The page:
When in Yoyogi Park in Tokyo, you can take a path through the park to reach the grounds of Meiji-Jingu shrine - a shrine dedicated to the Meiji Emperor since 1920.
Upon entering the gates of the forest, the heat, noise, and hustle-bustle of the city disappears and you find yourself engulfed in serenity. The large boulevard-esque path leading to the shrine, is surrounded by tall trees in a forest of 120,000 broad leaf evergreens. They stand tall above you as shelter and you can imagine how many feet have walked this path to the shrine in years past, shaded by the trees.
What I found most fascinating and beautiful were the large torii gates - wooden structures that are believed to mark the transition from mundane to sacred in Shintoism.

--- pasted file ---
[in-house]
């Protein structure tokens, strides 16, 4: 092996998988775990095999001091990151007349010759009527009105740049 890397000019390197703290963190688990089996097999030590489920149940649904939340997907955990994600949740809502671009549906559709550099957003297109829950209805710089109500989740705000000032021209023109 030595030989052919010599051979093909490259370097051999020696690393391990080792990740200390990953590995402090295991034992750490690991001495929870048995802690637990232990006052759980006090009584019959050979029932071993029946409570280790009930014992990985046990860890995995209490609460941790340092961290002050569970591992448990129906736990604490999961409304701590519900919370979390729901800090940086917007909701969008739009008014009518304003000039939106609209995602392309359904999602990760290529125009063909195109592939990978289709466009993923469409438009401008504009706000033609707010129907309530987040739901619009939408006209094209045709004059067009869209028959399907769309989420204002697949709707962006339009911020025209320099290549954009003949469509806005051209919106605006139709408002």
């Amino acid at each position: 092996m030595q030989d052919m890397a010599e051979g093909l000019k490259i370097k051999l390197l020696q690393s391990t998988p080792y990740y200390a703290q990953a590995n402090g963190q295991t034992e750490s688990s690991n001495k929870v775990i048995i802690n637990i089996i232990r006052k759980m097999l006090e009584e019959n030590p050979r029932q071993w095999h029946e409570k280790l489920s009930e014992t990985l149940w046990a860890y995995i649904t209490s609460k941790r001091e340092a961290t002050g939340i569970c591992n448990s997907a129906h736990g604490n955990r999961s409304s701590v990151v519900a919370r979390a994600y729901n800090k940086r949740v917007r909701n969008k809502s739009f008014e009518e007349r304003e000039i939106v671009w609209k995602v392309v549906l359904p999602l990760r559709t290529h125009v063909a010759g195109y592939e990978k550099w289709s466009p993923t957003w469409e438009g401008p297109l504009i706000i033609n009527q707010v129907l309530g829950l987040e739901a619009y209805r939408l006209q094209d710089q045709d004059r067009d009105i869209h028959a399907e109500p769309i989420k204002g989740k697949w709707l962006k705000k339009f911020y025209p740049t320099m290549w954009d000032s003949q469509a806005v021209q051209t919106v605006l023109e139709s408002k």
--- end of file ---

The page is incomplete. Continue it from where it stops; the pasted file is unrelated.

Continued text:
Sake barrels, donated by the sake makers of Japan were also sent as a blessing and decorate the path to the shrine.
A monk stands quietly seeking donations in a brass bowl from passersby. When one drops something into his bowl, he breaks into a melodious song - perhaps well wishes - for you.